Bram Stoker, 1897
Bram Stoker, 1897
I think Dracula needs a longer title. I'd like to suggest: Dracula: Sexism Kills!
I can't believe I couldn't get through this book when I tried to read it 8 or so years ago. Maybe my nineteenth century reading skills have improved. I can't imagine why.
I really enjoyed this book. The characters were properly bluff and British when called for, Dracula was creepy, Renfield really tragic, Van Helsing, among other things, played for comic relief, which I was not expecting. And Mina! Level-headed Mina the super typist and analysis girl. She was awesome. I know the role she's given to pay in fighting the Undead is a bit of a rear guard, but I love her. I love that once she accepts that Dracula is real and very dangerous, her response is: 'alright, now see all this information you've got all over? Why don't you let me sort that out for you and clarify it? Okay? Great.' She's an information processor, that's her strength, and I completely understand that.
She's constantly paid the most backhanded compliments: “as good as a man” and such. But said comments are all being made by the men around her, who are not always the shiniest pennies in the pot, so it is clearly their personal blind sexism, not necessarily the author's belief. And it is their sexism that almost causes her to be turned. Mina (Spoiler) almost gets killed by Dracula because, after she's been amazingly helpful, the guys “chivalrously” decide to “keep her out of it”, and so none of them talk to her for long enough to notice something's wrong. Despite the fact that they just watched Lucy die. Silly guys. But then they turn her connection to Dracula around and use it to track him, and she personally deduces what routes he's likely to take. So that works out.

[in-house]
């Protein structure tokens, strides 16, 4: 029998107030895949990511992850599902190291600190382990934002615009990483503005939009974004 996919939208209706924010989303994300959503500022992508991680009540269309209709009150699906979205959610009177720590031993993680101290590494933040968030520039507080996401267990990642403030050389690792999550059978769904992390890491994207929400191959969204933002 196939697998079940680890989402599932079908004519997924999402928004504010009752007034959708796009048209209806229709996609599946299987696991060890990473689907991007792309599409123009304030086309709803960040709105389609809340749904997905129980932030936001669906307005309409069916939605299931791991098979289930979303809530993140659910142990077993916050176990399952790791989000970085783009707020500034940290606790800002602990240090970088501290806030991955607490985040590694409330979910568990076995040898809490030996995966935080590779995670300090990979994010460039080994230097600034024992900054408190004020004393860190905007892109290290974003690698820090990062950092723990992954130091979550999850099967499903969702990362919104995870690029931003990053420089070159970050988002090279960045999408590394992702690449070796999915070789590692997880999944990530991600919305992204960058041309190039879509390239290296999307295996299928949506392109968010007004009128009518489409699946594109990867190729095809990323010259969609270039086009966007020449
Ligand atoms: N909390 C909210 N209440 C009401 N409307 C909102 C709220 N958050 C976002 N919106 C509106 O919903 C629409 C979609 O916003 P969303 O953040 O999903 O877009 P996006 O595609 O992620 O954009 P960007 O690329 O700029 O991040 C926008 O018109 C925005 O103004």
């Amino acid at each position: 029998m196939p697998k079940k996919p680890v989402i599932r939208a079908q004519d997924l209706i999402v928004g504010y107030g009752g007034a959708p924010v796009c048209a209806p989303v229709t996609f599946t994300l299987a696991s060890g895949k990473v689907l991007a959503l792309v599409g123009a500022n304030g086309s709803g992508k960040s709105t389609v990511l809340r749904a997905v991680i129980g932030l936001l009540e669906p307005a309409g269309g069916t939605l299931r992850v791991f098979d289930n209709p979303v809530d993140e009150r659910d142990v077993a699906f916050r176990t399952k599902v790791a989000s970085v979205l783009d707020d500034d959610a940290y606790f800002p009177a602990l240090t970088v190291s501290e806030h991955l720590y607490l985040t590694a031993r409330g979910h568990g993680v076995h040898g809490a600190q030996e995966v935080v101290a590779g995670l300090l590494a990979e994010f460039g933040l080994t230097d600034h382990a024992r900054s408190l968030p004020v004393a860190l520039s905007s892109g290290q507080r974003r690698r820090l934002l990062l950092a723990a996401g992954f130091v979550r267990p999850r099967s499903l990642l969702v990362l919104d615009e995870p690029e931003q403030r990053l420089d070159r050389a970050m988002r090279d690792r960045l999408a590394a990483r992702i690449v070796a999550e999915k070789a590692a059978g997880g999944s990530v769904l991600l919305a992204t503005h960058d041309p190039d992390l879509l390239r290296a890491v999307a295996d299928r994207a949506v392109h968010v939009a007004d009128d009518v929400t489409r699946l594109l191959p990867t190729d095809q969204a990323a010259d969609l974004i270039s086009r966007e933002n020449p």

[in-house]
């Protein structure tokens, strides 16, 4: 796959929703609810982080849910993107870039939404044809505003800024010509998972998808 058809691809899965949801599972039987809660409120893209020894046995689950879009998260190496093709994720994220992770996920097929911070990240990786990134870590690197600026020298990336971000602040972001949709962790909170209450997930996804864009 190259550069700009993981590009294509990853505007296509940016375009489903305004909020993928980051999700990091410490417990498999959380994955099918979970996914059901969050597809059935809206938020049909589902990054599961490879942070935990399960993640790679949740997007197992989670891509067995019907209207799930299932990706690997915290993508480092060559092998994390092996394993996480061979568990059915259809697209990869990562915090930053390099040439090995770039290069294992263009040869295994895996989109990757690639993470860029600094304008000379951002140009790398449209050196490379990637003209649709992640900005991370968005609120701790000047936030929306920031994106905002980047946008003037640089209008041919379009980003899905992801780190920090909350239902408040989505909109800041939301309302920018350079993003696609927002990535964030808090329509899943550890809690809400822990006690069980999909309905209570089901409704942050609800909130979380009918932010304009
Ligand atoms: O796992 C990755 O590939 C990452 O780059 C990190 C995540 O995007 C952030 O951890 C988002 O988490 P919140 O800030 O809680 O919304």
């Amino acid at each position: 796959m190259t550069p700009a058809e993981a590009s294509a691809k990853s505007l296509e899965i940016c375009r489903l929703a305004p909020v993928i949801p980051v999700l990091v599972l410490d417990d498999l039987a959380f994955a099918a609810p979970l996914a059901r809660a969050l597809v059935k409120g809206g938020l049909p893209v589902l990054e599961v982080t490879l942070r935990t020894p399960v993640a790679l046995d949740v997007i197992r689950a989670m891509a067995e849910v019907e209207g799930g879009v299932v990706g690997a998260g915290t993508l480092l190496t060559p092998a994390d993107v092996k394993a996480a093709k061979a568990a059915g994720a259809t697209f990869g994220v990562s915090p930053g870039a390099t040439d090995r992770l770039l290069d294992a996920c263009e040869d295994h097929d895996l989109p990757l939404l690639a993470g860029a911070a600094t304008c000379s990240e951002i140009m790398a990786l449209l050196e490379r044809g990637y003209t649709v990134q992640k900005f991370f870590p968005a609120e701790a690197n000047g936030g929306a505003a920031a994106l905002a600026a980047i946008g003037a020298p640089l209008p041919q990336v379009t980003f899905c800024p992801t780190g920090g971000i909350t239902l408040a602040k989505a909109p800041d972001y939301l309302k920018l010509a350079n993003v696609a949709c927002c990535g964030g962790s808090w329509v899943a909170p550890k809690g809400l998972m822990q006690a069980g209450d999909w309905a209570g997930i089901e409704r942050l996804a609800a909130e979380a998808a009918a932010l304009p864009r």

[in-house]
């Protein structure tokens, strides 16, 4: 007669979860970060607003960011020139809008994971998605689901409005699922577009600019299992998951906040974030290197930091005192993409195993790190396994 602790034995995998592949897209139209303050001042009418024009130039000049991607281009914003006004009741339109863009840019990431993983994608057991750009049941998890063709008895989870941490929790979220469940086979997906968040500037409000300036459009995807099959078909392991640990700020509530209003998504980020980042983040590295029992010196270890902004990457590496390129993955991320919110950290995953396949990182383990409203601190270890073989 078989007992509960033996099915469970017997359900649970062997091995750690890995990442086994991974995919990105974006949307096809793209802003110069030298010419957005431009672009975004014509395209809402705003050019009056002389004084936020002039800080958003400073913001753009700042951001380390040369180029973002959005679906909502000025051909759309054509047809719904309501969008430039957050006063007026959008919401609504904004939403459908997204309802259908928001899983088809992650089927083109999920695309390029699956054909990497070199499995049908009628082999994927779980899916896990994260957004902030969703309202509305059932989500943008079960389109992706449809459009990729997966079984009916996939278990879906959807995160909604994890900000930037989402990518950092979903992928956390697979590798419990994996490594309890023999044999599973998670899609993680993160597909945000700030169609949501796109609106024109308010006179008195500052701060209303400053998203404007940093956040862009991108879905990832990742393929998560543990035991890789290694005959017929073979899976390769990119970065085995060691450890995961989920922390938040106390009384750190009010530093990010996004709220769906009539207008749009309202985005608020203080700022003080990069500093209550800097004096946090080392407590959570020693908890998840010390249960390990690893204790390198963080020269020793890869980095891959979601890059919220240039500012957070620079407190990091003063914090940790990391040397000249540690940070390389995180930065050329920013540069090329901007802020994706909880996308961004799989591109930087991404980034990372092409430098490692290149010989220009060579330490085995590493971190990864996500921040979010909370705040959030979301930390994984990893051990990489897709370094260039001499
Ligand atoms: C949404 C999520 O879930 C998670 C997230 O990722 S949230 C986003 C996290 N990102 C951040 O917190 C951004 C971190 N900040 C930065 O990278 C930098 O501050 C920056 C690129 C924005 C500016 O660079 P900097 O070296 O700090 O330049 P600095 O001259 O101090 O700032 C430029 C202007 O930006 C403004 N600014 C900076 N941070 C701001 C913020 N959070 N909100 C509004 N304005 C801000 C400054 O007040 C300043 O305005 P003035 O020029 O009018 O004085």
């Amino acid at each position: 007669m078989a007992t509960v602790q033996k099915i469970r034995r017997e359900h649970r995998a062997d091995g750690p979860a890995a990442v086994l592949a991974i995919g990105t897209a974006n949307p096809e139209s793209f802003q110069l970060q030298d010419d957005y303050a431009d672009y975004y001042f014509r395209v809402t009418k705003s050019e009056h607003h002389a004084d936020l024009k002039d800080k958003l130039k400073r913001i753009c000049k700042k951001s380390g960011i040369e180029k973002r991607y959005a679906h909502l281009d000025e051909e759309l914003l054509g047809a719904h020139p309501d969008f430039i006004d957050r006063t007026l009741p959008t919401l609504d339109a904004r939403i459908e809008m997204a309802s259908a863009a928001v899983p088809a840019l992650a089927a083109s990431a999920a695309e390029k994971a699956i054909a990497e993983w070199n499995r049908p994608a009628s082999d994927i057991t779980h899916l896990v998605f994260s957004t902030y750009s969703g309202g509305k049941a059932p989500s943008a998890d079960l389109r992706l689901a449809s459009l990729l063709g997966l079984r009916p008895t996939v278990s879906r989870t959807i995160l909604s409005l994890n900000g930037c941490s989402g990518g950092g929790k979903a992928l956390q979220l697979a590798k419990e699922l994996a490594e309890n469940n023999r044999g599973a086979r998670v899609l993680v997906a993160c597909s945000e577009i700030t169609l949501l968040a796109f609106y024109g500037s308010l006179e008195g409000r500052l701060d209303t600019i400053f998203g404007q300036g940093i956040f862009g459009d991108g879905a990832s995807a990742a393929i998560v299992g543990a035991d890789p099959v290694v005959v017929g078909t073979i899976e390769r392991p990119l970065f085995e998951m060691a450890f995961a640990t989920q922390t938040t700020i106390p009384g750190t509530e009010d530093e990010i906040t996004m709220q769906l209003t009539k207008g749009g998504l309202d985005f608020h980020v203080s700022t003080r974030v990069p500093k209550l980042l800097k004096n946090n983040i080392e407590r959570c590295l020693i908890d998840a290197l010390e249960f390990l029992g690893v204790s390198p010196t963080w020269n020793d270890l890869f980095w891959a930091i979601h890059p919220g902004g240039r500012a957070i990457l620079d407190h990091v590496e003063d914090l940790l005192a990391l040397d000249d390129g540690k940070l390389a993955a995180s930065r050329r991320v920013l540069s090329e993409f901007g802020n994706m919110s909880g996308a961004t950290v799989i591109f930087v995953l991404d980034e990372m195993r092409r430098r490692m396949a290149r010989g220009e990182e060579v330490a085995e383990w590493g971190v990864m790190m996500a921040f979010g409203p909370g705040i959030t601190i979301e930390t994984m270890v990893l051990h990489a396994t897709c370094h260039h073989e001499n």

I'm curious how much of the dramatic irony is intentional; I suspect most of it. Vampire were by no means unknown in popular culture when Dracula came out, so all the characters stumbling around not recognizing what are fairly obvious signs of a vampire attack was probably clear to original readers. In that sense it carries a nice horror-movie vibe, the kind where you want to yell at the characters “No, don't go there! You idiot! Don't you know you're in a horror movie?” But it's not frustrating, just tensely plotted.
Dracula is Dracula, it's the classic. Not the first vampire novel, but the most iconic, the one all modern works refer back to. The most interesting thing, considering I'm looking down the timeline, is that after this it seems to split between alluring vampires and animalistic vampires. But Dracula is both hideously inhuman, and weirdly charismatic. So here we'll put the baseline of literary vampires, and I'll compare later incarnations starting next week.
Dracula's powers include:
Hypnosis, including long-distance compulsion after initial contact
Turn into bat, wolf, dust
Appearance of eternal youth, directly tied to ingestion of blood.
Need darkness for most powers to function
Need connection to holy soil from native land (Slightly unclear why, because he doesn't reliably sleep during the day)
Young vampires seem to sleep during the day
Need to be invited into a building
Weak against garlic, including garlic flowers
Branch of wild rose will reportedly bar
Driven back by holy symbols, including consecrated host.
Difficulty crossing running water
Made by draining the blood of the victim while under mind control over several nights. May require the ingestion of vampire blood by the victim, or that may only make the bond stronger, it's unclear. Victim becomes unholy while still alive, does not fully become vampire until after death. New vampires seem to learn slowly, do maintain exceptional speed, strength, ability to turn to dust. All vampires created by Dracula in the book are female.
How to destroy:
Stab the heart, preferably with wood but not necessarily (a knife is used on D himself!), and/or cut off the head. Van Helsing reports a sacred bullet would be effective, but it is not tried in the book. Older vampires turn to dust, new ones revert to a normal dead body. Sunlight diminishes power, does not kill.
4 Stars - A Really Good Book
Next Week: I Am Legend